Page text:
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Chocolates all the way

The right chocolate can make a dessert outstanding, says Chef John Evans of New Delhi's Jaypee Vasant Continental. Read on with SUMITRA SENAPATY to know about all those mouth-watering chocolates.


SINFUL CAKES and pastries or gooey puddings and soufflés, chocolate desserts remain menu favourites of customers and chefs alike. "That is why chocolate is so important to a dessert menu," says John Evans, Executive Pastry Chef at Jaypee Vasant Continental. "If people treat dessert as a reward after a meal, then they want it to be something spectacular, and that usually means chocolate. There will always be people looking forward to an awesome chocolate dessert, and I just cannot disappoint them."

At the hotel's Old Bakery Shop, Evans offers his customers a broad range of chocolate choices, from the simple to the sublime. Chocolate pralines, chocolate truffles, Black Forest pots, éclairs, chocolate mousse, chocolate disc, gold chocolate bars, hazelnut milk chocolate and many more. Growing up in Conway, the mountainous region of North Wales, John Evans did not realise his passion for pastries until he started making Italian ice cream, then wedding and birthday cakes in Wales. He later moved to London to train with a Swiss pastry chef, where he learnt classical pastries, chocolates and sugar works. The Swiss chef helped in establishing the foundation for techniques which the pastry chef uses to this day, so much so, that Evans believes in using only Swiss chocolate for preparing his products. Recognising that the right chocolate can propel a dessert from average to outstanding, Chef John insists on nothing less than Swiss-made Felchlin chocolate. Actually it is getting to be quite a trend, chefs using premium chocolates and listing them by name to add panache to the dessert menu. When it comes to creating a chocolate dessert, there are two ways of doing it, says Evans. Some pastry chefs go for a classic, like a Black Forest cake, and then jazz it up to make it more interesting. The other way is to go with something more innovative, like a warm soft-centred chocolate pudding with vanilla ice cream and orange salad, sweet lemon and palm sugar pannacotta with watermelon and grapefruit or a warm country apple tart with caramel parfait, etc.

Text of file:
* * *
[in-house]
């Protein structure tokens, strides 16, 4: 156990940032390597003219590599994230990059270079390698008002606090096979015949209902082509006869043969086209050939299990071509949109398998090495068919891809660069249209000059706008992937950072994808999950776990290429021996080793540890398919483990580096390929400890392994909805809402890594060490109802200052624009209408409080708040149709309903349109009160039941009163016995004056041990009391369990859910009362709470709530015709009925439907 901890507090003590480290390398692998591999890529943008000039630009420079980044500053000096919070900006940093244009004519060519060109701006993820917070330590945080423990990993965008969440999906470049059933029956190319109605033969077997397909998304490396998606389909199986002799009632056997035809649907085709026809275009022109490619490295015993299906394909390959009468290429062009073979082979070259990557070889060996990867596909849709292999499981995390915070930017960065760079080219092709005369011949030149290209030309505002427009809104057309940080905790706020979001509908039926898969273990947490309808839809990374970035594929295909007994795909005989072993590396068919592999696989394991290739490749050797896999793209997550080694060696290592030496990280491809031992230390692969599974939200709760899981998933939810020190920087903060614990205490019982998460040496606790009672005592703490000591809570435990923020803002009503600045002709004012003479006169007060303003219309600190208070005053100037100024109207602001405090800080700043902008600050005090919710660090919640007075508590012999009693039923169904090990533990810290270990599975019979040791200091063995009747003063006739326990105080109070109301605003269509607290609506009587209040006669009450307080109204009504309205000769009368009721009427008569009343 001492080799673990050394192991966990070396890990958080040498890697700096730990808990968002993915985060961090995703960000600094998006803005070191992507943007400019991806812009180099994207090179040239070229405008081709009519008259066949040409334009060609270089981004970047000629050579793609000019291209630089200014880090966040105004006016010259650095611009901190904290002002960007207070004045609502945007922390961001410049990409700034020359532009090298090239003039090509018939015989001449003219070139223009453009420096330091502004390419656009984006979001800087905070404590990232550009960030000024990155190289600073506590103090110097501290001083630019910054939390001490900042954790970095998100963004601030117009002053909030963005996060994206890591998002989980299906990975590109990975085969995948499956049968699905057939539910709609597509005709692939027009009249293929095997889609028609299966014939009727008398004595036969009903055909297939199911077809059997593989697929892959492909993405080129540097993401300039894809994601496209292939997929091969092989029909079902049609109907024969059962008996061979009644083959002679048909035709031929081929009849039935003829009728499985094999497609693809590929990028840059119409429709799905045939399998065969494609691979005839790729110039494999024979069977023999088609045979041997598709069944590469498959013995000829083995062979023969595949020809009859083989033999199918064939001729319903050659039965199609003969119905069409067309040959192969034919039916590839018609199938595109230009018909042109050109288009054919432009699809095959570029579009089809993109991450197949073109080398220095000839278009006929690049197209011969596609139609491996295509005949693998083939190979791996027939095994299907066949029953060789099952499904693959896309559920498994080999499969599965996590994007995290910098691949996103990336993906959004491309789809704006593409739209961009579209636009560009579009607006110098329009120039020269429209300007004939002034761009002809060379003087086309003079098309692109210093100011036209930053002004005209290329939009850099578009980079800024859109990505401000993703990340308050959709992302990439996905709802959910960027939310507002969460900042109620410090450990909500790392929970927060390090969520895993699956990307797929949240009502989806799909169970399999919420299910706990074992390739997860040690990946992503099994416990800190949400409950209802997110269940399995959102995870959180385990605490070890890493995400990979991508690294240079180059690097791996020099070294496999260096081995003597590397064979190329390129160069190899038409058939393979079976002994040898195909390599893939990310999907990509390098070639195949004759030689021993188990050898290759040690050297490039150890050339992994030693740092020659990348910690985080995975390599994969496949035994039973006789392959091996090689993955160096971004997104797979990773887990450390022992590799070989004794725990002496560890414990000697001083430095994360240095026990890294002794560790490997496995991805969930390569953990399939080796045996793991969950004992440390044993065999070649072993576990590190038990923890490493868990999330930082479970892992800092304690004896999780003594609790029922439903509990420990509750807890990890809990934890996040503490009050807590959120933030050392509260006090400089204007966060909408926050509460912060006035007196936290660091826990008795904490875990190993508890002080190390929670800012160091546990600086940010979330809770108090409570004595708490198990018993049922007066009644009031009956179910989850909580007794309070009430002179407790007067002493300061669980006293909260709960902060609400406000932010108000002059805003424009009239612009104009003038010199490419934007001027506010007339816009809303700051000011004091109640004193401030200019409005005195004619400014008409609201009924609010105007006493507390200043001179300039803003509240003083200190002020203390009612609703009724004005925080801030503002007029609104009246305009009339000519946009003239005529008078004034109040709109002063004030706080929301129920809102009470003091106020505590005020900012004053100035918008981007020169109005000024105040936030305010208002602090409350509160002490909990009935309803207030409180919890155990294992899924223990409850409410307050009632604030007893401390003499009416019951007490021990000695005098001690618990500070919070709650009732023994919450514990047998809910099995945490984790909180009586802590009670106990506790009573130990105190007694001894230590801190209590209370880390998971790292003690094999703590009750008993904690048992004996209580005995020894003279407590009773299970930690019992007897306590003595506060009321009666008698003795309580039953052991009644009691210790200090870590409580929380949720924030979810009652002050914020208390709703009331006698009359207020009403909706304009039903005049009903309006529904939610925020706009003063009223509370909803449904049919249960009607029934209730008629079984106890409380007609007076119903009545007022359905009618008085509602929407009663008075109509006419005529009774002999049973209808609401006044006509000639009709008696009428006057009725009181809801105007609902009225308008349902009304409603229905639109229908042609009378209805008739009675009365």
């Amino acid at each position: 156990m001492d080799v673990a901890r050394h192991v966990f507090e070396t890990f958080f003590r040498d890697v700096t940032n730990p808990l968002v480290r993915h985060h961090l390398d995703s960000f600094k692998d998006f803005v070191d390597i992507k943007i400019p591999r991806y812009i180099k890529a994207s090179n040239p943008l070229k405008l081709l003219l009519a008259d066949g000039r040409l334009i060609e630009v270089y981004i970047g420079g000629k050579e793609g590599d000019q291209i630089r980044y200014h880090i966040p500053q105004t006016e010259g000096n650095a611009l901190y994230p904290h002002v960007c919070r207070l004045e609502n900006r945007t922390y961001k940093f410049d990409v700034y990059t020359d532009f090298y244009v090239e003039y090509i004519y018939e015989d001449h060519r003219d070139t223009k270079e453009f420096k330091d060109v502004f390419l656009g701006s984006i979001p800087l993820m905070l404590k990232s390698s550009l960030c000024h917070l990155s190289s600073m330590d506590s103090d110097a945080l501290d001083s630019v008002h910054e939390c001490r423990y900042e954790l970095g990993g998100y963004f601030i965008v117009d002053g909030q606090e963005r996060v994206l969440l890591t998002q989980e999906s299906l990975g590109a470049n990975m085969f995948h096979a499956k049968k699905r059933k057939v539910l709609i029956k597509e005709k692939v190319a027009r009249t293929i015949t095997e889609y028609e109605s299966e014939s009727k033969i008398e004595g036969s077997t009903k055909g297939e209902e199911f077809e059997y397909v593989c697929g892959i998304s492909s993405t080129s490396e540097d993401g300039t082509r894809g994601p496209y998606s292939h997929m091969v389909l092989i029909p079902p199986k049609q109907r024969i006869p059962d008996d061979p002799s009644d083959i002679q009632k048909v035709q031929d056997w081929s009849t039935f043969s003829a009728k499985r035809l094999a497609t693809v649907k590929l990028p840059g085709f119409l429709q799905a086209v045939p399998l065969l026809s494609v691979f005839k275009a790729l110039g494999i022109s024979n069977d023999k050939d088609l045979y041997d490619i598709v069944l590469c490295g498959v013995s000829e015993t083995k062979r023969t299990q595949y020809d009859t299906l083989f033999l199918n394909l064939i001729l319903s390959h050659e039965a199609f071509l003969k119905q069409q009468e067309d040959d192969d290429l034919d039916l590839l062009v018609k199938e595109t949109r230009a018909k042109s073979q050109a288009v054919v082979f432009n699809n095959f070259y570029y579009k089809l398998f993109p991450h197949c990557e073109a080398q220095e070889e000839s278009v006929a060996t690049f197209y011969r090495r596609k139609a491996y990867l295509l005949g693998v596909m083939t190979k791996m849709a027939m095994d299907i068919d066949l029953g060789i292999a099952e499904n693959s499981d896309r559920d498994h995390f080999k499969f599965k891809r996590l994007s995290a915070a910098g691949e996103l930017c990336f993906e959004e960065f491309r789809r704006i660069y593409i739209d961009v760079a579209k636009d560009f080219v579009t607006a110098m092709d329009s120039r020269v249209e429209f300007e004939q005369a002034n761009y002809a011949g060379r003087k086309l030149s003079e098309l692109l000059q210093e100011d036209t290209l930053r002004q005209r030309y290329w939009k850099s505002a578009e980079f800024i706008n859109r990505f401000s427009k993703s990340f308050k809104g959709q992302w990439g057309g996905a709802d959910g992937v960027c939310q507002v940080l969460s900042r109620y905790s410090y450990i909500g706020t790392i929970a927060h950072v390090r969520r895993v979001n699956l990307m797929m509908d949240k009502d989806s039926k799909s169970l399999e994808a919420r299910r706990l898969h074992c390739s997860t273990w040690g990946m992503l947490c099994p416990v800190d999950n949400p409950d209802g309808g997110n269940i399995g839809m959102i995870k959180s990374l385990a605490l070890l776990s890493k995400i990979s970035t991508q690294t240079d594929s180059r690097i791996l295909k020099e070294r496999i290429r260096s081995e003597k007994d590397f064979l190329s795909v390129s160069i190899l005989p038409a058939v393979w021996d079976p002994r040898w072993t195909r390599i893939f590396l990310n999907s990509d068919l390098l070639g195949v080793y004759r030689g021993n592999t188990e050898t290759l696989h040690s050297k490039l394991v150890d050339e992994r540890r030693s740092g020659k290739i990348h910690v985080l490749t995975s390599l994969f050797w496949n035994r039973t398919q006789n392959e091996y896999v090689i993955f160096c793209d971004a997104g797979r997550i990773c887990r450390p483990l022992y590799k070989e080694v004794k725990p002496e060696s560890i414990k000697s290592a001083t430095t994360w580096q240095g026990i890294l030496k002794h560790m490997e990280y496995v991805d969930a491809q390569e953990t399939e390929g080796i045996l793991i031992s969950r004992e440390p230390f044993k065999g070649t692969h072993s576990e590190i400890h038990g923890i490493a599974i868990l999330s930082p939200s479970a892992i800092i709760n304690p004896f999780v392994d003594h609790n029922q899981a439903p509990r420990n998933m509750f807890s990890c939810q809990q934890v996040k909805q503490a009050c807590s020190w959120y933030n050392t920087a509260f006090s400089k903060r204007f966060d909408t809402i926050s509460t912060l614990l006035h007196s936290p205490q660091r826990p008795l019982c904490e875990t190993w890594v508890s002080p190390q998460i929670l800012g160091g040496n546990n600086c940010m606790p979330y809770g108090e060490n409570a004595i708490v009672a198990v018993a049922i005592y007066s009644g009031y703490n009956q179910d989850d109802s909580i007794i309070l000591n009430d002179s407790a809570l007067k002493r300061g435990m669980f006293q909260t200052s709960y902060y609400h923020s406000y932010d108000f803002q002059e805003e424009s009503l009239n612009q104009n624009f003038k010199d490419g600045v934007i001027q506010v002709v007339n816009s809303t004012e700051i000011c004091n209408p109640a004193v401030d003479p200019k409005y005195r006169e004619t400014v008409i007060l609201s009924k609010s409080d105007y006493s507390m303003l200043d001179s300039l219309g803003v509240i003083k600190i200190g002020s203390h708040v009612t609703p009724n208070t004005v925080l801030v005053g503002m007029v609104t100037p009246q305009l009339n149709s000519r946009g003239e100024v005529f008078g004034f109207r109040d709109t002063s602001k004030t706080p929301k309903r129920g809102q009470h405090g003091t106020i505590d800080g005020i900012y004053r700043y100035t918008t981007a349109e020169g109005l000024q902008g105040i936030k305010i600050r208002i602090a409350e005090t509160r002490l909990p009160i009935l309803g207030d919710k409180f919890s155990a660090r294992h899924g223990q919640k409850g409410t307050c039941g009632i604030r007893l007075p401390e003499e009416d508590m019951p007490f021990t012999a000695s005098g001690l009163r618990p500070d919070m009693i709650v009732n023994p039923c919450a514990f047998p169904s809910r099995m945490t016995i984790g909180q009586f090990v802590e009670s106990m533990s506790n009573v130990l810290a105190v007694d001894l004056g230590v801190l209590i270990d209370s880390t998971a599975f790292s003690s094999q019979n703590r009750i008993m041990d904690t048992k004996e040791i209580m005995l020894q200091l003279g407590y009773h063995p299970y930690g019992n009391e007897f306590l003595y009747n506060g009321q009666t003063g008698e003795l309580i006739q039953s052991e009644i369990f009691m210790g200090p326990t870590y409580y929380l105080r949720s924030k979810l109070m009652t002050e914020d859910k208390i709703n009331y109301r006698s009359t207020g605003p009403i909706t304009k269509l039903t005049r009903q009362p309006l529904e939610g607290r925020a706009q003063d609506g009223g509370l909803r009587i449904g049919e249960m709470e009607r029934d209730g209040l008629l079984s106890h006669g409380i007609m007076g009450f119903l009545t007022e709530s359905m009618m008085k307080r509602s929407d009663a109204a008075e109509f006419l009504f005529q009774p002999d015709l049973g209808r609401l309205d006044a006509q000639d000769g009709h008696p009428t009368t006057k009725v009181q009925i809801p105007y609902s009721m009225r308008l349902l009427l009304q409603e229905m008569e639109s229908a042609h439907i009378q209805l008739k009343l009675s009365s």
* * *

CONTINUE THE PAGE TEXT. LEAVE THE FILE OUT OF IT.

"New trends are coming in from all over the world," says Evans. "I have to see what Indians like, maybe ice cream flavoured with different Indian flavours, maybe tea or coffee. Also think of praline with rose jam, nutmeg truffles and ginger/lemon pralines."

Few people can help themselves when it comes to chocolate, specially Chef John's plans for desserts at Vasant Continental - Liquor Chocolates with Grand Mariner, Crème de Cacao, Rose Liquor and more, a Mille Feuille with Seviya, decorated with Mascaporne and strawberries, a cardamom crème brulee, rasmalai with chocolate mousse and a three-pronged dessert combination of an ice cream, a sorbet, followed by a kulfi. The creation of this range seems a triumph, because it also proves that Indian flavours can be successfully blended with international products. As to chocolates, do remember that apart from its euphoria similar to falling in love, its energy-giving properties are so well known

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